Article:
Operation Blessing’s Haiti National Director, Eric Lotz, gives a firsthand report on relief efforts for hurricane victims in Haiti.
HAITI – Today saw more rain here in Port-au-Prince. The streets are flooded; at times we were up to our headlights in water. While the rivers have receded some, they are still well beyond their banks and continue to wreak havoc on the houses built there.
We ventured out this morning and went to a hole-in-the-wall wholesale store to buy provisions to distribute in one of the hardest hit areas, Croix-de-Mission. We are aware of 60 families that have lost houses in that area alone as a result of the flooding caused by Hurricane Sandy. There are many more up and down the river that you can see from the main and back roads…and that is just one river! I have heard reports of rivers all throughout Haiti with houses on their banks succumbing to the same fate; washed away by the raging torrents of what were once docile rivers.
Just buying the supplies was a lesson in patience. Of course, nothing is easy in times like these. After receiving a price list of the items we wished to purchase, we then determined how many of each item we could purchase for the affected families. After sorting through a mess of price differences, some rattled off in U.S. dollars, some in Haitian dollars, and still more in Haitian Gourdes, we put in our order and waited to receive our products. After some time, the proprietors came out with our merchandise and we were ready to rush to our headquarters to package the materials into easy to distribute packages.
Once we arrived at our headquarters, it was all hands on deck to get the supplies packed quickly and orderly to ensure everyone would receive the same amount of goods. All during the time we packaged, rain continued to fall outside as a reminder of the storm that has left so many homeless. Spaghetti, tomato paste, canned fish, salt, powdered milk, rice, beans, cooking oil, energy cookies, bath soap, tooth brushes, toothpaste, chlorine, and LifeSaver jerrycans all went into the relief packages.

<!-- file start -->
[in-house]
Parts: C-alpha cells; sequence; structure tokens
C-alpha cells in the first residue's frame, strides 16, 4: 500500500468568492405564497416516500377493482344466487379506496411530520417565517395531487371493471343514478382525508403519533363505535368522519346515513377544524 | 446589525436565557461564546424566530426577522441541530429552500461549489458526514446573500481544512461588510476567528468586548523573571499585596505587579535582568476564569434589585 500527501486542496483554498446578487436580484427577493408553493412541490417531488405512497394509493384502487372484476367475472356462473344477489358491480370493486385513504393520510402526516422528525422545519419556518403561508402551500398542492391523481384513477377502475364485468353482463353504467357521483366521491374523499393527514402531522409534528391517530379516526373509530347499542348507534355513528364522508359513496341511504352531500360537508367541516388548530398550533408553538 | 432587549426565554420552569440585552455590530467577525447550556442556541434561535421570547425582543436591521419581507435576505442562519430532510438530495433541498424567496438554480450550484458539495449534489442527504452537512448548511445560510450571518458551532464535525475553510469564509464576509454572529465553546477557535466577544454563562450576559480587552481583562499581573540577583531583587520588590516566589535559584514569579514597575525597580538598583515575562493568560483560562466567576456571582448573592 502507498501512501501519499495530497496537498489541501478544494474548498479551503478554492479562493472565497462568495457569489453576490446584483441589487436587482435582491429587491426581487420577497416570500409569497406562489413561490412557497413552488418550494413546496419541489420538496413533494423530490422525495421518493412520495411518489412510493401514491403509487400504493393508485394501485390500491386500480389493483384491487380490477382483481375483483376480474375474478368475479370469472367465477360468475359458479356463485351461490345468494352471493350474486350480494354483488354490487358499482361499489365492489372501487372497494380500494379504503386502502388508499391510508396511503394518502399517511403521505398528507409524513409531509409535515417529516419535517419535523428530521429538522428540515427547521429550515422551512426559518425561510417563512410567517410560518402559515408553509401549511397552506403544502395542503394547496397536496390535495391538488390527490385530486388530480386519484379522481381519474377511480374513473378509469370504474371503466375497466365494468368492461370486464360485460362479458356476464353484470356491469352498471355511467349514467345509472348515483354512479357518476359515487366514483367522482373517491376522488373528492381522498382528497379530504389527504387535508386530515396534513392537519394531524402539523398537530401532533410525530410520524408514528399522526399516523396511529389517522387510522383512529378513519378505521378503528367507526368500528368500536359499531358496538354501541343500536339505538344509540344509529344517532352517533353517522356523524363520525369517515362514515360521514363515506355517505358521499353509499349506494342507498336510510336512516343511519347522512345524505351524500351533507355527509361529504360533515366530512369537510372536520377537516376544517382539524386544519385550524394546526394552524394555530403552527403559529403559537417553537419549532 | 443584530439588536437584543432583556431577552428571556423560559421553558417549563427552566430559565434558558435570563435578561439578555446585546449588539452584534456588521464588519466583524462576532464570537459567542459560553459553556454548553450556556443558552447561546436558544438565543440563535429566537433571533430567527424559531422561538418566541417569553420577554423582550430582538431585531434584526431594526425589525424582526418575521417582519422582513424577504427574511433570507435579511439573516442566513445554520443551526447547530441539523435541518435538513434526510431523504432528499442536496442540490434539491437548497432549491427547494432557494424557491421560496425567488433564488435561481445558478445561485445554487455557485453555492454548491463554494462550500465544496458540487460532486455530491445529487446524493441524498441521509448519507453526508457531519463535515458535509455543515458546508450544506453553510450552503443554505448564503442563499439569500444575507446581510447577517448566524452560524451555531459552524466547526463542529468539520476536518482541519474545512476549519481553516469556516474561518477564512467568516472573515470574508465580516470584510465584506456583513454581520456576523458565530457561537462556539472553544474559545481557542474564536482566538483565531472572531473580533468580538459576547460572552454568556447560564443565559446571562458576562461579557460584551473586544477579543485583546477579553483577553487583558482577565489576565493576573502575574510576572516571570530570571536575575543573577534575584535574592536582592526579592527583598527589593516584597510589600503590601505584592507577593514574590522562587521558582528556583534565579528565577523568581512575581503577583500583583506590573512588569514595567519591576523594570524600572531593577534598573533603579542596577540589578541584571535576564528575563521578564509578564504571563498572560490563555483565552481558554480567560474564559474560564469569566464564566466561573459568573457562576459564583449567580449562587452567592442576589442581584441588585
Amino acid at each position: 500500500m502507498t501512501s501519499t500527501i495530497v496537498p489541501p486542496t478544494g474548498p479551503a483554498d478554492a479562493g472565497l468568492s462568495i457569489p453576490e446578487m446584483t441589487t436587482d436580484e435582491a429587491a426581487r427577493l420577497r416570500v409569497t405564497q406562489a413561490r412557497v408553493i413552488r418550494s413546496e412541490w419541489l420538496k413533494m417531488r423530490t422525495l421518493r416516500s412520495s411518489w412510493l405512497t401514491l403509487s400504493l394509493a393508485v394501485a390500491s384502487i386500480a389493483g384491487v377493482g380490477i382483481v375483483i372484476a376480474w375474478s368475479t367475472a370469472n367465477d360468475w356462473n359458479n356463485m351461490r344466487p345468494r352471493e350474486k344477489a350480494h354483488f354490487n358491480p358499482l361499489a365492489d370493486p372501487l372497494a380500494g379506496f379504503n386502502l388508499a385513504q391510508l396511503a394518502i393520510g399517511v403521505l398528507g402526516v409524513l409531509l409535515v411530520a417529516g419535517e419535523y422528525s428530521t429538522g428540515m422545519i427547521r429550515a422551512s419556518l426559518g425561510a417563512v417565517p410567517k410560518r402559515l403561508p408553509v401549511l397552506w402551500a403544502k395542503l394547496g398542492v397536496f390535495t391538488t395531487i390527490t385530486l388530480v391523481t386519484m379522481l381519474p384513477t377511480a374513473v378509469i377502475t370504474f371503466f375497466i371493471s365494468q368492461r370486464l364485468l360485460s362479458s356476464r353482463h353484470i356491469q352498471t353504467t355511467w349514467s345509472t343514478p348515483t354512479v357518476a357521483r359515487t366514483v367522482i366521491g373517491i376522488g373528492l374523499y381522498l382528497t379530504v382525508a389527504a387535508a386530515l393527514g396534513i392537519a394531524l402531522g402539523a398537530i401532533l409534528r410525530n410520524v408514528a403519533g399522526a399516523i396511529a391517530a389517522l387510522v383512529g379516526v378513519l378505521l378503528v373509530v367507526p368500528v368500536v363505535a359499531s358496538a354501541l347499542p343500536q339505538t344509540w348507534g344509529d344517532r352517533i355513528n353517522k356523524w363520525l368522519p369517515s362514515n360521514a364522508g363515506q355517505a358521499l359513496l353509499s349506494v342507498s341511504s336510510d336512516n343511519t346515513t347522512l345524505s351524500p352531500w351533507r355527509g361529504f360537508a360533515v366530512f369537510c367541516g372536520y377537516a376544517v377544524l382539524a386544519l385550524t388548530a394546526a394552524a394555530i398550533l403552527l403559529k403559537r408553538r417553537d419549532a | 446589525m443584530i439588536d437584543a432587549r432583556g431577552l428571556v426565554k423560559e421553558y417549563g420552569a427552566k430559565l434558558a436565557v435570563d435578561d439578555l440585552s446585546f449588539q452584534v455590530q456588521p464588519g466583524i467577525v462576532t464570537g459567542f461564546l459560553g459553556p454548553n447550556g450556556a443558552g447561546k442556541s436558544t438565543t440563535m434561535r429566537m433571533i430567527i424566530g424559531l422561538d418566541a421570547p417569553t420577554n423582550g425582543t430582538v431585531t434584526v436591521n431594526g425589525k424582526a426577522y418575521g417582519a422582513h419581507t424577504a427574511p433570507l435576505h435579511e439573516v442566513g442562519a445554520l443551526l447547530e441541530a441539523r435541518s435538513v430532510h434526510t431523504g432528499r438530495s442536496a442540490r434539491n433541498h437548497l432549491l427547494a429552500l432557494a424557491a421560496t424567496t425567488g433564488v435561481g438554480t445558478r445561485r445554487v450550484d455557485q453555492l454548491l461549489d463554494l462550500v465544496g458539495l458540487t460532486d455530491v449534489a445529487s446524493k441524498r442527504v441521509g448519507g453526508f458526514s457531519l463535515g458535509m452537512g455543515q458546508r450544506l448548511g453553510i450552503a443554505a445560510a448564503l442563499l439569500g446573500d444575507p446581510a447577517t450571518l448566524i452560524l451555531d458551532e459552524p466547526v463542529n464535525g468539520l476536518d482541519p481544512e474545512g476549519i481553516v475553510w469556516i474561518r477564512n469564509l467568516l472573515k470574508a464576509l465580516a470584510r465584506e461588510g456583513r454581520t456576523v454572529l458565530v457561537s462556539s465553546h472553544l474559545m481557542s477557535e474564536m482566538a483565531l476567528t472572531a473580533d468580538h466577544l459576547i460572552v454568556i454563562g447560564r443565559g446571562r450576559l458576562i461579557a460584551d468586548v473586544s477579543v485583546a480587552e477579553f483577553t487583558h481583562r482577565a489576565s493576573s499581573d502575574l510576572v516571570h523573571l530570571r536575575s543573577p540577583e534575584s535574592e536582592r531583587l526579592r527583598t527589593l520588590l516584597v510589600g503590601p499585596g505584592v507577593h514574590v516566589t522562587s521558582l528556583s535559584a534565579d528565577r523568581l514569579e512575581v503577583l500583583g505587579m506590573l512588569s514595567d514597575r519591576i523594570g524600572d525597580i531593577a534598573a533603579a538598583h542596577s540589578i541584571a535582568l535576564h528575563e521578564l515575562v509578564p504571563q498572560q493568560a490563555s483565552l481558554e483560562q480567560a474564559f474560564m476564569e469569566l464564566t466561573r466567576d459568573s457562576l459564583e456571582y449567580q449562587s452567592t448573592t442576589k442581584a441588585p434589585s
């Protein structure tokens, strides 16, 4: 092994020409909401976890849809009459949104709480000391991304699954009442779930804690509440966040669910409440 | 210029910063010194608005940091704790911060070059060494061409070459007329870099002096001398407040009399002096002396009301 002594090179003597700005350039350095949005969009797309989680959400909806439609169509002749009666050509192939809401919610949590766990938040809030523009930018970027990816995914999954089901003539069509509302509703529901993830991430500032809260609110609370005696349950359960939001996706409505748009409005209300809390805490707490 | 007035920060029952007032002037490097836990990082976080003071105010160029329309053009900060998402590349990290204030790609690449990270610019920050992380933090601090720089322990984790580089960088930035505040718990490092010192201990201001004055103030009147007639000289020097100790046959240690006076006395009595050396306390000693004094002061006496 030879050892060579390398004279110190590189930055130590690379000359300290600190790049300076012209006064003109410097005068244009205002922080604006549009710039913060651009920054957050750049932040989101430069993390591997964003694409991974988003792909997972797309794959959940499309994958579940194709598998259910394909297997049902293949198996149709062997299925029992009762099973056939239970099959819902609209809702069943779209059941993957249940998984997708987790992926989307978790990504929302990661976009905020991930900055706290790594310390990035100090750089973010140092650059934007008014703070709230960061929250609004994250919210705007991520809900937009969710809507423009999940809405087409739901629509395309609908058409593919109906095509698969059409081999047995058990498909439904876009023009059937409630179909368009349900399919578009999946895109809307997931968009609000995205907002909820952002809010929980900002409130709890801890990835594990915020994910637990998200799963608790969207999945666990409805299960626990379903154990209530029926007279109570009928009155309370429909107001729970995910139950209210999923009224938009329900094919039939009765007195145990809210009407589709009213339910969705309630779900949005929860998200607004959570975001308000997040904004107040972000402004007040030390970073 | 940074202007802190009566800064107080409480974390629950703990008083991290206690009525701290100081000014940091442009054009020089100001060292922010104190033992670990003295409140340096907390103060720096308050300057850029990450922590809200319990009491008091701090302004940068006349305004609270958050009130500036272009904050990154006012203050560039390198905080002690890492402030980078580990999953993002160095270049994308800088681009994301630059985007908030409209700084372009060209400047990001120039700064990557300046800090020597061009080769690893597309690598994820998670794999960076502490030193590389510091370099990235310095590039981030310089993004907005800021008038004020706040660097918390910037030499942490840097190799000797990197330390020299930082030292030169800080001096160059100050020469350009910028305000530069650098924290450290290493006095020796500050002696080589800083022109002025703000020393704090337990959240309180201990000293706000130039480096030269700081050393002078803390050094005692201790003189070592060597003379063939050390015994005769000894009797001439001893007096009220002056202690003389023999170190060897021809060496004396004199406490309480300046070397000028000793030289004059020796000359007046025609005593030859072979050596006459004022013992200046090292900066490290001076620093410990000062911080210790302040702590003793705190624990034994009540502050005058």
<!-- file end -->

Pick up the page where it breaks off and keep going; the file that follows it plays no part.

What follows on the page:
We loaded our box truck and headed out to distribute the packages to 60 families who had lost their houses, and who had been identified to us by a local pastor in Croix-de-Mission.
The roads that lead to Croix-de-Mission were still very much flooded, a sign of the amount of rain that has fallen since the beginning of this monsoon-like storm. The rivers we passed were filled beyond their banks with brown, muddy, churning water, with much the same color as heavily creamed coffee; but with trees, trash, and other debris being carried swiftly downstream by the deluge. The bridge at Croix-de-Mission looked ominously low, but in reality it was the water that was so high…there was not much clearance between the river and the bridge. We worried about the structural integrity of the bridge’s footings.
Turning into the community, we were immediately met by locals who told us the road had been completely washed away. We had just been here yesterday and there was still twenty feet of road left, now just a memory; a testament to the strength of the storm. Detouring to a new road, we continued through the maze of streets until we wound up right in the middle of a throng of people.
It was then I recognized the pastor I had met just the day before, and realized the throng of people were waiting for us. We backed our box truck up to a fork in the road, and began the process of distributing what could very well be these people’s first meal in days.
These distributions are never easy; no matter how big your box truck is, or how unlimited your budget, there never seems to be enough to go around for every person who shows up. Thankfully, we had a list of those who would be receiving packages; the pastor had spent the previous evening and part of the morning preparing the list of families who had lost everything. We called them forward one by one, and sent them on their way, struggling under the weight of what had just been freely given them.
Driving back to our headquarters to debrief, we remarked how we could almost see sunlight trying to pierce its way through the clouds, offering a glimpse of hope that the damaging rains were winding down. I hope for those families that lost everything in such a difficult time, that our gift was also a glimmer of hope.